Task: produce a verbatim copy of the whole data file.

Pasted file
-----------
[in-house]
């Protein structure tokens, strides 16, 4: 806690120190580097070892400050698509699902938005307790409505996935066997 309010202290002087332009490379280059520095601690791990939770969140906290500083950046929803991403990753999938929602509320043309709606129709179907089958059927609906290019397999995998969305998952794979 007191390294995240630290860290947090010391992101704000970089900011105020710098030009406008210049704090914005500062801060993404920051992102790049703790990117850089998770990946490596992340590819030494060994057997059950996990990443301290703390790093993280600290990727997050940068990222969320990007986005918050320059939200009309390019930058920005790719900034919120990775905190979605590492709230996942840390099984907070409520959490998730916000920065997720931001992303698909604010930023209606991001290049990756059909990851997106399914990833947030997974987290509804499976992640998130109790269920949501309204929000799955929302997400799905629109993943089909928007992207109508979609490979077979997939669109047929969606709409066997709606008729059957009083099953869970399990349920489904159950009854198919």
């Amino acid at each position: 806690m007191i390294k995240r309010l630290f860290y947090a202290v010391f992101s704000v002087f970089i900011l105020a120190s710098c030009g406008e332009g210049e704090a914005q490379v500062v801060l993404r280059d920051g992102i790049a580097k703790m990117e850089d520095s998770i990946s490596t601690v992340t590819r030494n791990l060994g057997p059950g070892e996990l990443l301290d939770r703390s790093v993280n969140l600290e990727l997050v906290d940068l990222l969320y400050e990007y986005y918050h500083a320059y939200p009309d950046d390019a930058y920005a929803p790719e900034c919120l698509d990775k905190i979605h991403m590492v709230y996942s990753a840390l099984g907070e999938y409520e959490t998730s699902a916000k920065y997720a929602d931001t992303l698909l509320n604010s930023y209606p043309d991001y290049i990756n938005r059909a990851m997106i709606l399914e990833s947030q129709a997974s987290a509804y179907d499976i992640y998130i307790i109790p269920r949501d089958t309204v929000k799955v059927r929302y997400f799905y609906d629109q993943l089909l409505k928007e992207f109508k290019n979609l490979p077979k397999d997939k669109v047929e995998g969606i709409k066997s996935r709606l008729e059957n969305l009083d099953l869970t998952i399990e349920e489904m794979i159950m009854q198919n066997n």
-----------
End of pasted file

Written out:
[in-house]
């Protein structure tokens, strides 16, 4: 806690120190580097070892400050698509699902938005307790409505996935066997 309010202290002087332009490379280059520095601690791990939770969140906290500083950046929803991403990753999938929602509320043309709606129709179907089958059927609906290019397999995998969305998952794979 007191390294995240630290860290947090010391992101704000970089900011105020710098030009406008210049704090914005500062801060993404920051992102790049703790990117850089998770990946490596992340590819030494060994057997059950996990990443301290703390790093993280600290990727997050940068990222969320990007986005918050320059939200009309390019930058920005790719900034919120990775905190979605590492709230996942840390099984907070409520959490998730916000920065997720931001992303698909604010930023209606991001290049990756059909990851997106399914990833947030997974987290509804499976992640998130109790269920949501309204929000799955929302997400799905629109993943089909928007992207109508979609490979077979997939669109047929969606709409066997709606008729059957009083099953869970399990349920489904159950009854198919």
């Amino acid at each position: 806690m007191i390294k995240r309010l630290f860290y947090a202290v010391f992101s704000v002087f970089i900011l105020a120190s710098c030009g406008e332009g210049e704090a914005q490379v500062v801060l993404r280059d920051g992102i790049a580097k703790m990117e850089d520095s998770i990946s490596t601690v992340t590819r030494n791990l060994g057997p059950g070892e996990l990443l301290d939770r703390s790093v993280n969140l600290e990727l997050v906290d940068l990222l969320y400050e990007y986005y918050h500083a320059y939200p009309d950046d390019a930058y920005a929803p790719e900034c919120l698509d990775k905190i979605h991403m590492v709230y996942s990753a840390l099984g907070e999938y409520e959490t998730s699902a916000k920065y997720a929602d931001t992303l698909l509320n604010s930023y209606p043309d991001y290049i990756n938005r059909a990851m997106i709606l399914e990833s947030q129709a997974s987290a509804y179907d499976i992640y998130i307790i109790p269920r949501d089958t309204v929000k799955v059927r929302y997400f799905y609906d629109q993943l089909l409505k928007e992207f109508k290019n979609l490979p077979k397999d997939k669109v047929e995998g969606i709409k066997s996935r709606l008729e059957n969305l009083d099953l869970t998952i399990e349920e489904m794979i159950m009854q198919n066997n």